AN HISTORICAL SKETCH
In 1869 St. John the Evangelist was founded in Riverhead; the first resident pastor was Rev. John A. Casella. He had served at St. Peter's Church in Brooklyn from 1868 to 1869, and at St. Patrick's in Brooklyn before that. He erected the church in Riverhead, and laid out a cemetery. The story of the Parish of The Immaculate Conception begins in the same year, with the establishment of a mission by Father Casella to serve the area, including Westhampton, Quogue and Catchaponack (now Westhampton Beach). In the order to appreciate the pastoral challenges of this period, one must visualize Father Patrick Creighton, arriving by horseback from Riverhead a few years later, to celebrate the first Mass in Quiogue at the home of Francis and Margaret Eagar Foley, beside Aspatuck Creek near what is now Franklin Avenue (the house was later moved to No. 20 on the north side about 500 feet west of Ocame Avenue). It was Mr. Foley's personal request that Father Casella designate the area as a Mission of his Parish.
Father Creighton's sporadic visits to the Foley household continued until 1885 during which period the Foleys conveyed to Most Reverend John Laughlin, Bishop of the Diocese of Brooklyn two parcels at "a place called Quiogue" fronting on Main Road (laid out in 1868 by Jabez Foster and William N. Ocame) and measuring 5700 square feet including the site of the present rectory on which the first Church was built. In 1891 the Foleys gave additional adjoining land so that the Church property now measured 100 by 125 feet whereupon the second Church was built on the site of the present Church. The original building then became a store and the home of Stephen Foley, was later moved to the north side of Meeting House Lane about 700 feet east of the Presbyterian Church and, still later, moved to its present location on the north side of Foster Lane where, remodeled and enlarged, it is a private residence.
Father Patrick Creighton (1817-1904)
With the erection of the new and larger Church, the Mission was designated as Immaculate Conception Parish; and for the ensuing twenty years priests came here from elsewhere to celebrate Sunday Mass. In 1913 Father John Patterson became the first resident Pastor; and on June 1, 1914, "The Roman Catholic Church of The Immaculate Conception at Quiogue in the County of Suffolk, State of New York erected in the Diocese of Brooklyn" was incorporated under the Religious Corporation’s Law by Right Reverend Charles E. McDonell, Bishop of the Diocese of Brooklyn, Monsignor George Kaupert, Vicar General of the Diocese Father Patterson, and Walter Kubak and Patrick Kenny as laymen Trustees of the Church.
Appointment of a resident Pastor had become necessary with the increasing influx of summer parishioners together with, around the turn of the century, a gradual migration to the area of people of Central European and Polish origin. Appropriately, therefore, Father Patterson was succeeded as pastor in 1918 by Father Joseph Slomski (1891-1963) age 27 and only recently ordained.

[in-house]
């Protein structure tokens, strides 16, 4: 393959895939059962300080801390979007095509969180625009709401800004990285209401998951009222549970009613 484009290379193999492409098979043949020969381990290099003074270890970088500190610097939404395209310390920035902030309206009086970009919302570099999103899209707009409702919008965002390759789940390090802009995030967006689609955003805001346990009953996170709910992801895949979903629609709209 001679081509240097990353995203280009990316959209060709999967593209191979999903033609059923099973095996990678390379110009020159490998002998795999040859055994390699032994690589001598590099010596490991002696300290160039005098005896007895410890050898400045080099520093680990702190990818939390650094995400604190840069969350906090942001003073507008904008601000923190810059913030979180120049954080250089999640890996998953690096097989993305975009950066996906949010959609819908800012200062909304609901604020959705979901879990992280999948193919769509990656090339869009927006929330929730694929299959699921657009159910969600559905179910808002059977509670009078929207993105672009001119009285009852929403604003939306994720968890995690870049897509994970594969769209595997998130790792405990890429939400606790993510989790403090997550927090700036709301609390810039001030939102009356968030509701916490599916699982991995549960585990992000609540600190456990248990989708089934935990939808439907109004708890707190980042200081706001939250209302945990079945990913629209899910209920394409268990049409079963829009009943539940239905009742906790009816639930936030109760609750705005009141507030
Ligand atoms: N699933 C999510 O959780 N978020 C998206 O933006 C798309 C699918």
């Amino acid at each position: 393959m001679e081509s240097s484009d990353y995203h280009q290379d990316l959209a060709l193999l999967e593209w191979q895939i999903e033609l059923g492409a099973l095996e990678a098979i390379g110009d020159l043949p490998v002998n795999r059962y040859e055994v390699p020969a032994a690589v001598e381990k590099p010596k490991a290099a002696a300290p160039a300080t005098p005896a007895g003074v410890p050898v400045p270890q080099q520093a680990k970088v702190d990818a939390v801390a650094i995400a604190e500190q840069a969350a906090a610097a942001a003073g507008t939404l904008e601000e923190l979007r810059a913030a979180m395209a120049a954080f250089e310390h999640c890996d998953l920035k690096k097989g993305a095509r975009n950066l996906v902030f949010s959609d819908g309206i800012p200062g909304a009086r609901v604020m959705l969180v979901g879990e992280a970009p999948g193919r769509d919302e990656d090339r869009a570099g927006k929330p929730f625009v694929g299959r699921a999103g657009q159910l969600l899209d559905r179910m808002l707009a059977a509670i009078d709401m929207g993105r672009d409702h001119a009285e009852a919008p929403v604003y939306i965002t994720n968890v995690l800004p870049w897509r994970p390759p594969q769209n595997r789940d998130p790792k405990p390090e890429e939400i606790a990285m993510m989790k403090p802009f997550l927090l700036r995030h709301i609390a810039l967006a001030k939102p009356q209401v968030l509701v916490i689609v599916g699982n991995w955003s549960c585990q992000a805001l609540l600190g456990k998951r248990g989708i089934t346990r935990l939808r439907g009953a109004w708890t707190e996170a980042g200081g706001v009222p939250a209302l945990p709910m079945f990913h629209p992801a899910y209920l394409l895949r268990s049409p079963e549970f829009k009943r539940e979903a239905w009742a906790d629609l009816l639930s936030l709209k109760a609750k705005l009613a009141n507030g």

Father Joseph Slomski (1891-1963) at the shrine in front of the church.
Since the pastorate of "Father Joe" as he was affectionately known in the neighborhood spanned four decades, an outline of the priest and his work is basic to this account. Only a few years after arriving in Quiogue and, undaunted by his tiny congregation, Father Slomski drew plans for the present Church and in March 1922 petitioned Bishop Thomas Molloy to approve construction "of a Church to be built by stucco and to have a seating capacity of five hundred people." Bishop Molloy finding that the Parish was in need of, and could support a much larger church than the 1891 edifice, approved the plans and work began immediately with August 1st as the target completion date. When dedicated by Bishop Molloy in November, 1922, the Church was regarded by some parishioners as "ridiculously large." Nevertheless, within the next decade, the 1891 Church, which has been moved to its present location on Franklin Avenue and now serves as a Parish Hall, was needed in the summer months to accommodate overflow Sunday congregations. The year 1922 also witnessed the enlargement and renovation of the rectory built by Father Patterson in 1914. Father Joe's impact upon the community was substantial, including service as chaplain to the Suffolk County Air Base, Westhampton Beach Fire Department, Southampton Lodge of Elks and State Troopers in eastern Suffolk County. Blessed with a prodigious memory and gregarious disposition, he reached out to the entire community, segments of which, for some thirty years, tendered him an annual dinner, usually at Canoe Place Inn. In 1954, Father Slomski, apparently with the intention of establishing a parochial elementary school, acquired the triangular parcel bounded by Meeting House Road, Ocame Avenue and Main Road; and in the same year, in order to facilitate parking for Sunday Masses, acquired a site at the northeast intersection of Main Road and Alden Lane. For the same purpose a site at the northwest corner of Ocame and Franklin Avenues was later acquired from Walter W. Thorne, Norman Hubbard and Walter Fritchie, as Fire Commissioners of the Quiogue Fire District.